Except the most famous foreigner among them: Honorary Non-white/gangsta Alex Hamilton. He was born in the West Indies, which somehow makes him black or brown or something.

    Read More
  32. @james n.s.w
    why is there even a lot of demand for new housing in japan, a country with a shrinking population?

    Japanese houses traditionally weren’t built to last.

    Also, I would imagine that they want bigger rooms, bigger closets, that kind of thing.

    Read More
    • Replies: @Chrisnonymous

    Japanese houses traditionally weren’t built to last
     
    You've said this before. I can't tell if you're talking about the traditional houses made of wood, built on stilts, with sliding doors, etc, or "traditional" post-war concrete boxes.
  33. @Bill P
    Productivity in house construction should by now have leapt up considerably due to improvements in modular design.

    I know there are a lot of retrograde republicans here who sniff at "double-wides" and the like, but as someone who has actually worked on stick-built homes I can say that there's a lot that could be gained from going modular like the Japanese and Europeans have been for the last couple decades.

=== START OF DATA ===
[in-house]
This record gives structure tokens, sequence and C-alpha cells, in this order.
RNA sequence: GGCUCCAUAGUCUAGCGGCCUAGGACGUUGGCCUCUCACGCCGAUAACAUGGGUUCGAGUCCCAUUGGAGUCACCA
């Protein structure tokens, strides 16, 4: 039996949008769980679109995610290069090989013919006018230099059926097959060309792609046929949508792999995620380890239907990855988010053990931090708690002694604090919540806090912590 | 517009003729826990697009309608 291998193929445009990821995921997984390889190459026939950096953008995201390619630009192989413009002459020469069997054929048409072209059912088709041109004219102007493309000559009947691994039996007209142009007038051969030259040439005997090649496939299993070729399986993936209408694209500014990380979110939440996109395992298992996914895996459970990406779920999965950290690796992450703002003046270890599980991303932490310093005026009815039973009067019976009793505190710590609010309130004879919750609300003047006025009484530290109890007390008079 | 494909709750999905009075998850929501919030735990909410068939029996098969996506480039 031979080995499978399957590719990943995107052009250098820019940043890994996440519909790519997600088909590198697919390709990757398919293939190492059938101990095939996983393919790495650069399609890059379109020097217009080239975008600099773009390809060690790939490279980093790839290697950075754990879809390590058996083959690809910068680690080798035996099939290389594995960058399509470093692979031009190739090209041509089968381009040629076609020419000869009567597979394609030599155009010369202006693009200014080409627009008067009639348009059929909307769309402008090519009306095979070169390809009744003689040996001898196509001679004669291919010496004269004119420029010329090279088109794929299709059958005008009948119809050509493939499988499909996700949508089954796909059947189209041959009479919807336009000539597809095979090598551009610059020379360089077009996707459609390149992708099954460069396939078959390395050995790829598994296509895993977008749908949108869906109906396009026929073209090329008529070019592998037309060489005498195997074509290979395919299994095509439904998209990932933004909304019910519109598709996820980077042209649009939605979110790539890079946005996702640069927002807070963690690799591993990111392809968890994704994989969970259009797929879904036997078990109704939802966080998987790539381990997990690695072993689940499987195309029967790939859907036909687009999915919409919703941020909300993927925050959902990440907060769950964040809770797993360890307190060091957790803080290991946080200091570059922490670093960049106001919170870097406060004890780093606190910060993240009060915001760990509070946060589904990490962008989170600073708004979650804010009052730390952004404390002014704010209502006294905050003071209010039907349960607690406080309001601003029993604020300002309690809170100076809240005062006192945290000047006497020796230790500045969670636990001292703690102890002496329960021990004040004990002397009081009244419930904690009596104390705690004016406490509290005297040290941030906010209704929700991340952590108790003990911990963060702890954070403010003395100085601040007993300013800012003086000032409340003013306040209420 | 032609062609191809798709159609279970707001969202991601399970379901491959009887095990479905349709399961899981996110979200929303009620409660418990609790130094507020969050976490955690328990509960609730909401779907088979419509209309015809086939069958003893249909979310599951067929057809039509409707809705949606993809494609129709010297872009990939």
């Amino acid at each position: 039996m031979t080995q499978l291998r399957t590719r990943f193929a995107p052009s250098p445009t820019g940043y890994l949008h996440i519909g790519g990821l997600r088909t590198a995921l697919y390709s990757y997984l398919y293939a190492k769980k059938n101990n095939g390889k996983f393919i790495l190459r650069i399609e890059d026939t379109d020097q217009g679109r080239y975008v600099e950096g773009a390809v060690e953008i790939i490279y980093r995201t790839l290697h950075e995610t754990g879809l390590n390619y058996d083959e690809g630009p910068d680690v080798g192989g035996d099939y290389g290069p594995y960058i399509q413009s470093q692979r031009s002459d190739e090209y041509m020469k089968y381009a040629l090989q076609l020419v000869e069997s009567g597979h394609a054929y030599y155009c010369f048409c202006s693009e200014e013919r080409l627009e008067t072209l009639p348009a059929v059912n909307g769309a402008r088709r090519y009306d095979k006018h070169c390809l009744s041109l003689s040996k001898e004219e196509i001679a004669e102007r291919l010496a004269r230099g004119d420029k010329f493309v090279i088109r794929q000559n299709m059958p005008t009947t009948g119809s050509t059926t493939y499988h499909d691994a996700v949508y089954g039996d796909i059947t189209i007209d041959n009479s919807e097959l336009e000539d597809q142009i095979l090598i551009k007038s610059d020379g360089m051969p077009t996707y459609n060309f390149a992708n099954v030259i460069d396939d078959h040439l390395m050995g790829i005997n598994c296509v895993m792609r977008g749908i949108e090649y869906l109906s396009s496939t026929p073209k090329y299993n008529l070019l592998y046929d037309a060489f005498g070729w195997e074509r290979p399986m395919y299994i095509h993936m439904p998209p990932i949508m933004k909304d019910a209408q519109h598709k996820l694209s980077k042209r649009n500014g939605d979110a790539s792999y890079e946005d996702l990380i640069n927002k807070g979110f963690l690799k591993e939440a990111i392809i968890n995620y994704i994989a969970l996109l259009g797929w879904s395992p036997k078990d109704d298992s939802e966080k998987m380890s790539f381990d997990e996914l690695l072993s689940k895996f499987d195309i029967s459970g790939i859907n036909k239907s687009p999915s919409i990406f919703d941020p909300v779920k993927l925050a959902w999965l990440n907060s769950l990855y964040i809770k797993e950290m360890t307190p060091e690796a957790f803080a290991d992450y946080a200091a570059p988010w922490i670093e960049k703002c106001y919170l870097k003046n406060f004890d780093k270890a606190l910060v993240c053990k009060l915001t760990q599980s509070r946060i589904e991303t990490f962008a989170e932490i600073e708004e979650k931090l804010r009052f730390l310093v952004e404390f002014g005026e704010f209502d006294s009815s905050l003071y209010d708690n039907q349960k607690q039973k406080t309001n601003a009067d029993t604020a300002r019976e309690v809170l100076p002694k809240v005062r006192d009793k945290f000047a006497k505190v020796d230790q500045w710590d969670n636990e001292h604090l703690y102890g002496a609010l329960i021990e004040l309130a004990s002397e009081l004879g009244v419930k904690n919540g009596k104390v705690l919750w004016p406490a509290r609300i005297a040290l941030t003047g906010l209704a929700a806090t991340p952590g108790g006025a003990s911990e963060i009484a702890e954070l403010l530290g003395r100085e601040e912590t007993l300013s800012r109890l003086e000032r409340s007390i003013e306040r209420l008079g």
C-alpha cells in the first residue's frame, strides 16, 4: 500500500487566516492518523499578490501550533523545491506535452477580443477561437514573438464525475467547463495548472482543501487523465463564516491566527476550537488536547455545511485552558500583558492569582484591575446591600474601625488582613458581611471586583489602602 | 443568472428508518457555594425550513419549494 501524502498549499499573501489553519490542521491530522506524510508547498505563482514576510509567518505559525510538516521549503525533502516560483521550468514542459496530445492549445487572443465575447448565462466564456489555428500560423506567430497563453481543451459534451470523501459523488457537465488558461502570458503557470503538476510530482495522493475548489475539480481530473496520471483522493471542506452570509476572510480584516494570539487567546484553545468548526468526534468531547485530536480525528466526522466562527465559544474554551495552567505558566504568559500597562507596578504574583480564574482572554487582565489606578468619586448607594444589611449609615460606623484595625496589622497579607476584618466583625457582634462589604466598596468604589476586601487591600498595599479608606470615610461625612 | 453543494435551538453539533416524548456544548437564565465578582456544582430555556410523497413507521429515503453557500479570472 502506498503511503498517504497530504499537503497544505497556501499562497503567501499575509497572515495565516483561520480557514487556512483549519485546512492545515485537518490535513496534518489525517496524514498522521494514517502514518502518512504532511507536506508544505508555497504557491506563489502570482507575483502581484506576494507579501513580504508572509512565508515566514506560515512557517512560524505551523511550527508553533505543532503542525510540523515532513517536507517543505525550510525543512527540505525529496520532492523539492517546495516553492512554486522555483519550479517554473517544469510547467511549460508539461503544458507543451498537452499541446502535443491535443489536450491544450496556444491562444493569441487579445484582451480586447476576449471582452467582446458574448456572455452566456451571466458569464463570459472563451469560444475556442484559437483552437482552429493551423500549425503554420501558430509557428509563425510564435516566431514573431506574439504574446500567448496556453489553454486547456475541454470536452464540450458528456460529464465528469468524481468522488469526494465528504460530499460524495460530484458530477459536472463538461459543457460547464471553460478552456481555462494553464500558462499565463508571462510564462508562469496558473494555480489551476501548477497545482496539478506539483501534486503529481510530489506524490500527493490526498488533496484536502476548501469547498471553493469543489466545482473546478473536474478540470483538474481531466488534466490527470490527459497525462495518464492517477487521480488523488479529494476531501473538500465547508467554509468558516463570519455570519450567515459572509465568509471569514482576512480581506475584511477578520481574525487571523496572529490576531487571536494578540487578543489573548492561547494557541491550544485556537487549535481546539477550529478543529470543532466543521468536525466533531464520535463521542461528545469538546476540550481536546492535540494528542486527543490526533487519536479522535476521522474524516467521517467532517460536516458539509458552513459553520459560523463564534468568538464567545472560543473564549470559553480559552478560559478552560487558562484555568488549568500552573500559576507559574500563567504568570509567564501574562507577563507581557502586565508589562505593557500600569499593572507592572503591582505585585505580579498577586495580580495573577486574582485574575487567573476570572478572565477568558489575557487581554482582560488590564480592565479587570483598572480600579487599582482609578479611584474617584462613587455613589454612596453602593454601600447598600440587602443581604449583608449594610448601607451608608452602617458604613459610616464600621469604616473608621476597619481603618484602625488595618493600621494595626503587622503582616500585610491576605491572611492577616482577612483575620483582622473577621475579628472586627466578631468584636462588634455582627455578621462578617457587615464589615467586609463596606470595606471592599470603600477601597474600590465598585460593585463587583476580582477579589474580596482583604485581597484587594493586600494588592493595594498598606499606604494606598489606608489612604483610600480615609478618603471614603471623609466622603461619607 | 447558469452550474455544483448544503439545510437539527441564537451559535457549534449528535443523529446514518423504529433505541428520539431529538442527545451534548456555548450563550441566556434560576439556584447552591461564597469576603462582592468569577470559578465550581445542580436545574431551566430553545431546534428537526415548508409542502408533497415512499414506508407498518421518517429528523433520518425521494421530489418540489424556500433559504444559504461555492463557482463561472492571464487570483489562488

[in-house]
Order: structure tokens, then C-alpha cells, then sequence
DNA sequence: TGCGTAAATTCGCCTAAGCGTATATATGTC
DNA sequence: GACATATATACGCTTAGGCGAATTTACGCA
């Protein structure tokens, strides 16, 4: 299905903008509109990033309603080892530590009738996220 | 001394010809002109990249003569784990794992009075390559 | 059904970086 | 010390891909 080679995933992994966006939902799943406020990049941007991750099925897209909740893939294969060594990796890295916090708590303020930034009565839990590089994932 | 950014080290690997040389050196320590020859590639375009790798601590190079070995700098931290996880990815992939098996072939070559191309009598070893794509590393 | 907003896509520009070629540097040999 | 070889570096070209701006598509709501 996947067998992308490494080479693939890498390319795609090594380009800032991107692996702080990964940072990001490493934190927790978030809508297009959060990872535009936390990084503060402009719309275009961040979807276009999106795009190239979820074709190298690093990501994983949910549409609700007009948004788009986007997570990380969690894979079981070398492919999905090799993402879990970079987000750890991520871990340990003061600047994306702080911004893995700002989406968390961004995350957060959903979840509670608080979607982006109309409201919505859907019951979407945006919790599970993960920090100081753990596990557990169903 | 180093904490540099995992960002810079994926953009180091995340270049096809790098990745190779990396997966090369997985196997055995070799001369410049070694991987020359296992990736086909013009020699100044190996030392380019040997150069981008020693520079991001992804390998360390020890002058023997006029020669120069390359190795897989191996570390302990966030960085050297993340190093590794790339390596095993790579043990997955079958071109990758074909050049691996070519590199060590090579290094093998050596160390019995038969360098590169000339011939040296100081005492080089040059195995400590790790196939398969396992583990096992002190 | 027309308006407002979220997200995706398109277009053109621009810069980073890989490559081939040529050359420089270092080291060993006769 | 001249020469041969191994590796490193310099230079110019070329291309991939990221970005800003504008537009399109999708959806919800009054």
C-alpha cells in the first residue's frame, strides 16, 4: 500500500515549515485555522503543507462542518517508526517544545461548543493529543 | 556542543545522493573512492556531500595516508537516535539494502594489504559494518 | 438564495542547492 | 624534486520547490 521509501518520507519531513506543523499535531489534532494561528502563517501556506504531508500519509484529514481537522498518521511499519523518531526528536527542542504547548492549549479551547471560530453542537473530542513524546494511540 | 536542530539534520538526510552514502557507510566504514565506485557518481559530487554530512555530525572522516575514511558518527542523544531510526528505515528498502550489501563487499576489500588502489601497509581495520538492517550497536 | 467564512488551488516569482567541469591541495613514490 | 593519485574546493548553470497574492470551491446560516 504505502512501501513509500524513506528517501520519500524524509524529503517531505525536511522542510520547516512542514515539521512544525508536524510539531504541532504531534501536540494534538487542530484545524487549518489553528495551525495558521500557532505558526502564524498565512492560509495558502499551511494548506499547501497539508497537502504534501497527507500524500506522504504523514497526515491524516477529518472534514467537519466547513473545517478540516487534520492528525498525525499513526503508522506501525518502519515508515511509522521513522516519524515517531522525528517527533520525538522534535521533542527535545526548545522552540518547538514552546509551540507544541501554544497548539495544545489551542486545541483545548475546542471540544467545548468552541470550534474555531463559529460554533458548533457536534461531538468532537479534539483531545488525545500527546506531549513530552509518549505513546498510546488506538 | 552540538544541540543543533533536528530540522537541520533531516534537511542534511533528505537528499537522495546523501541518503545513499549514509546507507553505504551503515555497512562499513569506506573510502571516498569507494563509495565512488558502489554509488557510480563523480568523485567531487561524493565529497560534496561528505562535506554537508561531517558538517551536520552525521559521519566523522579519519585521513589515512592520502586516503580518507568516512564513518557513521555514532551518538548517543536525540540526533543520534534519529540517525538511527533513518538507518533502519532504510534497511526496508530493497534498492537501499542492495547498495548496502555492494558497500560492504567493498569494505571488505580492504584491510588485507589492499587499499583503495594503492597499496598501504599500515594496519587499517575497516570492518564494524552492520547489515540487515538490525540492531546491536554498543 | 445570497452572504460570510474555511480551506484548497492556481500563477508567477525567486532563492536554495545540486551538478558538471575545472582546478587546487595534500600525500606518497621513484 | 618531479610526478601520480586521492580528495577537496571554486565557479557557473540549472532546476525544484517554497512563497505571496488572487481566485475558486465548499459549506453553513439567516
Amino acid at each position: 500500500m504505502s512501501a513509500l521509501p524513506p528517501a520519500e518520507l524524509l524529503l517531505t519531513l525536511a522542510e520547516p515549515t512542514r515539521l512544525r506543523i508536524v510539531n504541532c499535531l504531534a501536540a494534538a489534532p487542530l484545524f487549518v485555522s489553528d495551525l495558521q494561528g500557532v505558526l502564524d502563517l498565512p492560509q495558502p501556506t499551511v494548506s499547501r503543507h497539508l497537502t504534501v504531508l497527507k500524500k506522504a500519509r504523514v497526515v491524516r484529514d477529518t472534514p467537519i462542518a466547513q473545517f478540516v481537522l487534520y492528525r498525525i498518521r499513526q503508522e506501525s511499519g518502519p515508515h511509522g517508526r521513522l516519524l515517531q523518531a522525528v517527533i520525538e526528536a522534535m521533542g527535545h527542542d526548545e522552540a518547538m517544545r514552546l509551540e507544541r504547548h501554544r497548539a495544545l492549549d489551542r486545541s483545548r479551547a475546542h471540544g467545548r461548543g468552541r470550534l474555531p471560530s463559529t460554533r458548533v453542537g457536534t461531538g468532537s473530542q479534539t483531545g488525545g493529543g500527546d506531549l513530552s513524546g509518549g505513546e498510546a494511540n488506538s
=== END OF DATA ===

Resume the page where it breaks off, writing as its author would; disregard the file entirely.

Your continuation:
As for the losses in productivity, what the hell would one expect when you're hiring illiterate Mexicans who don't even know English measurements? the loss of efficiency could only be made up for by drastically lower wages, which are a proven fact in the construction industry.

    I know that your typical UMC baby-boomer looks down on anyone who would buy anything but a house crafted by a master Norwegian carpenter (one of my first bosses, BTW), but the fact of the matter is that the rest of us would rather just have a well-designed, energy-efficient house with a yard and reliable plumbing and wiring at a decent price.

    That kind of house can be manufactured regionally in a factory and then tuned up on site without the need for an overcompensated contractor with a gang of illegal laborers to do the grunt work and frequently f*** up the measurements leading to massive future expenses.

    In Sweden the housing is modular and goes up very quickly and efficiently. This kind of typical Swedish efficiency and planning means that the massive numbers of illiterate third-worlders we’re importing simply go on welfare, and spend their free time torching cars and doing other things I’d best not go into.

    Read More
  34. Karl says:
    @The Alarmist